A new published study outlines the considerable evidence backing the conclusion that a middle-aged Texas man taking Truvada (tenofovir disoproxil fumarate/emtricitabine) as pre-exposure prophylaxis (PrEP) contracted a strain of HIV resistant to the daily preventive pill, aidsmap reports.
Matthew Spinelli, MD, of the University of California, San Francisco, and his coauthors published their case study regarding a 44-year-old gay man in Clinical Infectious Diseases.
Strong evidence, including the results of tests conducted on samples of blood and hair, indicated that the man had adhered well to the daily Truvada regimen. Testing also found that the virus he acquired bore a number of rare mutations associated with resistance to antiretrovirals (ARVs), including the two drugs in Truvada.
Additionally, Spinelli and his colleagues believe that the man from whom the Texan acquired HIV probably had a high viral load at the time, likely owing to his having been very recently infected. The researchers asserted in their paper that this theoretically high viral load likely aided the virus in establishing a chronic infection in the subject of the case study.
The Texas man began taking Truvada for HIV prevention in December 2017. While on PrEP, he engaged in condomless anal sex with other men and was mostly the insertive partner (the top) but was also sometimes the receptive partner (the bottom). The last time he tested negative for the virus was in April 2019.
Then, in June 2019, he visited the clinic with complaints of a headache, sore throat and chills. He tested positive for HIV through a fourth-generation HIV test, which can detect infections earlier than a standard test. A standard HIV test came back negative.
The man reported he had been fully adherent to his PrEP regimen, so he was told he probably had received a false positive result.
This presumption proved incorrect when blood test results indicated that he had a very high viral load of 3.1 million and a CD4 count of only 195 (500 or above is considered healthy).
Such a high viral load suggested that the man from whom the Texan had acquired the virus also had a high viral load at the time the two had sex, which would have made his HIV very infectious. There is, in fact, a correlation between the viral load of the source sex partner and the viral load during the acute stage of infection of the partner who newly acquires the virus.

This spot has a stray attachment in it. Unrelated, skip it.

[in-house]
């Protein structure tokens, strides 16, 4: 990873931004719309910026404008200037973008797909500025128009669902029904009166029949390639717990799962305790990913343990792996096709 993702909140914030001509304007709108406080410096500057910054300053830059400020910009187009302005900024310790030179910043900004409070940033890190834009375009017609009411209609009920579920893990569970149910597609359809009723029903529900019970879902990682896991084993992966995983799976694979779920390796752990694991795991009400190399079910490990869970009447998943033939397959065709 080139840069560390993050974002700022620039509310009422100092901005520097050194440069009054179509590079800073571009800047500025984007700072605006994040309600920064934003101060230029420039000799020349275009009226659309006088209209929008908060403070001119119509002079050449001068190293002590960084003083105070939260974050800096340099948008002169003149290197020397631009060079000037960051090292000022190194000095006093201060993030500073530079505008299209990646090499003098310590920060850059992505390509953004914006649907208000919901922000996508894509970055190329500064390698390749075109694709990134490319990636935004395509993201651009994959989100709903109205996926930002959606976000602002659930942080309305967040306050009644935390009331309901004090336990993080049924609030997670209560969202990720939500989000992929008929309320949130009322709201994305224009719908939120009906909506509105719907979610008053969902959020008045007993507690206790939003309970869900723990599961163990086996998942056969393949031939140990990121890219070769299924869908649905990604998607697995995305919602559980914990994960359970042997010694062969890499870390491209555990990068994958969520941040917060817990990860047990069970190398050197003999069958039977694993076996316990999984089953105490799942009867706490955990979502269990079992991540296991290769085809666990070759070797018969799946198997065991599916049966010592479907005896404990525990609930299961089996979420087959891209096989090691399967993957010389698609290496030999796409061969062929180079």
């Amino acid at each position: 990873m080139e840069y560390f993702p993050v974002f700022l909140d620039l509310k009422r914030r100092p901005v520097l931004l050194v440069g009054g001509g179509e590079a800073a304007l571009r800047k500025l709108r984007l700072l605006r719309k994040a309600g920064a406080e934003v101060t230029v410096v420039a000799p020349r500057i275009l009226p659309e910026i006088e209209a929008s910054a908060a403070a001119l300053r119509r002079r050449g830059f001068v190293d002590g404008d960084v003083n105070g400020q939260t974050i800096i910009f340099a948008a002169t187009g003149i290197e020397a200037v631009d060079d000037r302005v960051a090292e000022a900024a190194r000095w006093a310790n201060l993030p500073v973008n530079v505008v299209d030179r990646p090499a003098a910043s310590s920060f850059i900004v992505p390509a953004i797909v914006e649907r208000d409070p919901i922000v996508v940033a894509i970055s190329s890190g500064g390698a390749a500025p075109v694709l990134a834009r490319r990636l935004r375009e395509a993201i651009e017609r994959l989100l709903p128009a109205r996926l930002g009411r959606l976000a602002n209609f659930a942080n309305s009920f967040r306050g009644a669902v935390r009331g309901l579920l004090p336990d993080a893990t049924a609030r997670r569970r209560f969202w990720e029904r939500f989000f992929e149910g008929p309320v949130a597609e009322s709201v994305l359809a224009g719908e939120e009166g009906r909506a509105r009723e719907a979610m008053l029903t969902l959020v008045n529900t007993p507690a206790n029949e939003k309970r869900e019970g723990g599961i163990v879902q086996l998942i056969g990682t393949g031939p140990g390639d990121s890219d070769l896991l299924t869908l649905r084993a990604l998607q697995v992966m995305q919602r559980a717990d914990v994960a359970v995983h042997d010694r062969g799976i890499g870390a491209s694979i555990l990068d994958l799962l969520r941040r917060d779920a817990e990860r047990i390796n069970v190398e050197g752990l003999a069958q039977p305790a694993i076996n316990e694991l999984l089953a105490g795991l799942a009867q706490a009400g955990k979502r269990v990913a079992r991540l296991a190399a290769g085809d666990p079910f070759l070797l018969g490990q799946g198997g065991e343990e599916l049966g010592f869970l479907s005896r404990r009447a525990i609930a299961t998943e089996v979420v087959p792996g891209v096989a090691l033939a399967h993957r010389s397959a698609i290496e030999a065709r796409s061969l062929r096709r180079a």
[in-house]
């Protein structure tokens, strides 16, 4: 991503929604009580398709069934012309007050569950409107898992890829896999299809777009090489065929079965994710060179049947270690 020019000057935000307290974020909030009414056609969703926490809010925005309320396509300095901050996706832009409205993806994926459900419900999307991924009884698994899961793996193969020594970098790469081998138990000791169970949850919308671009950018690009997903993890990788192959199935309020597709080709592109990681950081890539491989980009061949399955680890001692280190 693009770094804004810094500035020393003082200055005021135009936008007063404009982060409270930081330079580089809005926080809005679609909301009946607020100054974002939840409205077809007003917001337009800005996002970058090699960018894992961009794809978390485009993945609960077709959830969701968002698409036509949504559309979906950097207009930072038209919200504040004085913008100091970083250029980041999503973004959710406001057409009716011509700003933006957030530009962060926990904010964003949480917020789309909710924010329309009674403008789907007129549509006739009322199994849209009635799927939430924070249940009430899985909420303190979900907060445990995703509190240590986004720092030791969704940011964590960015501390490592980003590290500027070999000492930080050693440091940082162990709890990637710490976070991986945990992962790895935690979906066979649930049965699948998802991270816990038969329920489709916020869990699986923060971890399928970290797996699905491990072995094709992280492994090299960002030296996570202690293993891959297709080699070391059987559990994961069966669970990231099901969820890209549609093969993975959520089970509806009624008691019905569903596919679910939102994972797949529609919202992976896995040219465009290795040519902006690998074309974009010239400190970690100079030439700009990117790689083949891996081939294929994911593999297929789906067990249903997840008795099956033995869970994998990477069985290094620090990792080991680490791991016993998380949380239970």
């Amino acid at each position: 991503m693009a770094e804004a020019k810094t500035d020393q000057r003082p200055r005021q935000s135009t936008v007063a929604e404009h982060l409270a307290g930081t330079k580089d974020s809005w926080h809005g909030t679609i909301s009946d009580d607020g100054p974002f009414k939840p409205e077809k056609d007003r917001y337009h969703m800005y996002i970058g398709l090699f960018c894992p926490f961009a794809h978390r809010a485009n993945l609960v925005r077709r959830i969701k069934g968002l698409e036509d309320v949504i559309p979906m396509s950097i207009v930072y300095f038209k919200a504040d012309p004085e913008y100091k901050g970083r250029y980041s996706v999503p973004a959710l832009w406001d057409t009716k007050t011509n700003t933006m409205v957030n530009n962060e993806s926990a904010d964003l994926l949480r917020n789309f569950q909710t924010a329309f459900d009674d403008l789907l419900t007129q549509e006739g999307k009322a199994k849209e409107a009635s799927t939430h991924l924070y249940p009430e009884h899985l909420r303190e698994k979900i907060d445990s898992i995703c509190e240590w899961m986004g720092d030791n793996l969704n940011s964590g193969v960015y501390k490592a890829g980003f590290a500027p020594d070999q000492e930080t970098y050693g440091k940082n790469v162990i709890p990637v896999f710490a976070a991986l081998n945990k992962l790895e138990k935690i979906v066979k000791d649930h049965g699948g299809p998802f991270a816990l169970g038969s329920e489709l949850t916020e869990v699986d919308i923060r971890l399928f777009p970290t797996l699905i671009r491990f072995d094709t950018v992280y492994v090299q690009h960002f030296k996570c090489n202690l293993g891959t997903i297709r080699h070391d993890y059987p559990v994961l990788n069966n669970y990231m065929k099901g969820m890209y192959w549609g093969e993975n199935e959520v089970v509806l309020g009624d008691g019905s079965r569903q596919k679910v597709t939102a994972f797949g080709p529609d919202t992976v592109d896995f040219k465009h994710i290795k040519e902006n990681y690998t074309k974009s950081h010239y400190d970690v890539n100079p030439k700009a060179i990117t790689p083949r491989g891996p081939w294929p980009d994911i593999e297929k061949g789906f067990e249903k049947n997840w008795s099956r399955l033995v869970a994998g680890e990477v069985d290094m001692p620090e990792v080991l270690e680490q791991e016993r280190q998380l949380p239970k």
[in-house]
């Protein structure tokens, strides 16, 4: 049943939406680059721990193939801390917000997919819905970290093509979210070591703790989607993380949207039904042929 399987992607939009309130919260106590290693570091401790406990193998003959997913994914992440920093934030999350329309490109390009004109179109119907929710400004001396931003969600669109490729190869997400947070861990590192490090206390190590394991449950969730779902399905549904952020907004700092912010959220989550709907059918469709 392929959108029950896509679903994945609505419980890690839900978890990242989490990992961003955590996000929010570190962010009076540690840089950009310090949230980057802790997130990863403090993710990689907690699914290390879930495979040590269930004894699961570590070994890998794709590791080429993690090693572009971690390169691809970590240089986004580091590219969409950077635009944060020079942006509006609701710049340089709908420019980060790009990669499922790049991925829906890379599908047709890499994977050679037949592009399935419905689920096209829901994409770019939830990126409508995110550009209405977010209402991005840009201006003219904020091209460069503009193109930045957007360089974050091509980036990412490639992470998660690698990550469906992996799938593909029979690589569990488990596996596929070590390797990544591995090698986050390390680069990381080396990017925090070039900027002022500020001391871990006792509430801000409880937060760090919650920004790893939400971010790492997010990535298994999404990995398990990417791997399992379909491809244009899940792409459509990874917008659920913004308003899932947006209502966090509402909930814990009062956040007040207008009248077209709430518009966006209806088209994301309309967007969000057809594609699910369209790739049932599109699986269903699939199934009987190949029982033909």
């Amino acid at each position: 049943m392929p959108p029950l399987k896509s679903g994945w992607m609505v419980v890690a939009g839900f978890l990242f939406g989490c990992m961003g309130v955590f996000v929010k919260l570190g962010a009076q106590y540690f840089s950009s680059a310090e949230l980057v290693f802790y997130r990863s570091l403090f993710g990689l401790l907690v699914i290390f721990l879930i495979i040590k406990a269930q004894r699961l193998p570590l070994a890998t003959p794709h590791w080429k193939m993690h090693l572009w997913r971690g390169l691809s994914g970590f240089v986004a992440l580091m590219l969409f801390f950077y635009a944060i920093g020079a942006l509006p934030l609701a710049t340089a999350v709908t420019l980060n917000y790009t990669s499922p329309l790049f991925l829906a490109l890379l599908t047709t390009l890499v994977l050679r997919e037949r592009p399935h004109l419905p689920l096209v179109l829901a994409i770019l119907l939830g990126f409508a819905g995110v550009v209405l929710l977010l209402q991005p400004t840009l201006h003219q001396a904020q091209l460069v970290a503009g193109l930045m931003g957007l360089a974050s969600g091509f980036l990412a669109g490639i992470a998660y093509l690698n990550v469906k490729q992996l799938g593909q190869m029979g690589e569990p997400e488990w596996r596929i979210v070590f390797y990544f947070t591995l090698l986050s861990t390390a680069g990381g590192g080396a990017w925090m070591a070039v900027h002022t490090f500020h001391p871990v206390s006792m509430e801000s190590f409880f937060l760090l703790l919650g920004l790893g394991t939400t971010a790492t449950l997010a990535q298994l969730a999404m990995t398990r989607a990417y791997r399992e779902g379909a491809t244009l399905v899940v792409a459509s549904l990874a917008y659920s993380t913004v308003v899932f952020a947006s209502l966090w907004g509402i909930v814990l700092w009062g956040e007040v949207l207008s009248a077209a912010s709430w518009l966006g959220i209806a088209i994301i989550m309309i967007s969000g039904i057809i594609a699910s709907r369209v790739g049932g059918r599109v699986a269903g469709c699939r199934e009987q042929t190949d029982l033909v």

The man’s viral load quickly declined 20-fold, to 146,000, according to a subsequent viral load test conducted only weeks later. This pattern of a spike and rapid decline of viral load is indicative of very early HIV infection, during which the body requires time to mount a substantial immune defense that can lower the viral load.
A drug resistance test indicated that the Texas man had a resistance mutation in his HIV known as M184V, which is relatively common and is tied to resistance to emtricitabine, one of the two ARVs in Truvada. As for the tenofovir component of the combination tablet, the man’s virus had a rare mutation that confers resistance to most of the nucleoside/nucleotide reverse transcriptase inhibitor class of HIV drugs, including tenofovir.
The virus also had two very rare mutations to the non-nucleoside reverse transcriptase inhibitor ARV class—in particular rilpivirine, which is sold under the brand name Edurant and is included in various combination tablets.
The fact that the individual had these rare mutations adds weight to the conclusion that the Texan did not himself develop drug-resistant virus while taking PrEP because his virus was resistant to ARVs not included in Truvada.
Dried blood spot testing as well as testing on a hair sample indicated that the man was highly adherent to his Truvada regimen. The dried blood spot testing indicated that his recent drug levels were consistent with taking Truvada seven days a week. As for the hair test, which can look back further to assess adherence over time, it found that during the eight previous weeks, he had been taking five to six doses of Truvada weekly.
Researchers have estimated that men who have sex with men achieve maximum protection against HIV—estimated to be a risk reduction of greater than 99%—so long as they take Truvada at least four times a week.
The study authors noted that only an estimated 1% to 3% of people with HIV whose virus is not suppressed thanks to ARV treatment (about 40% of the U.S. HIV population has a detectable viral load) have virus that is resistant to either emtricitabine or tenofovir. Resistance to both drugs is even rarer.
To read the aidsmap article, click here.
To read the study abstract, click here.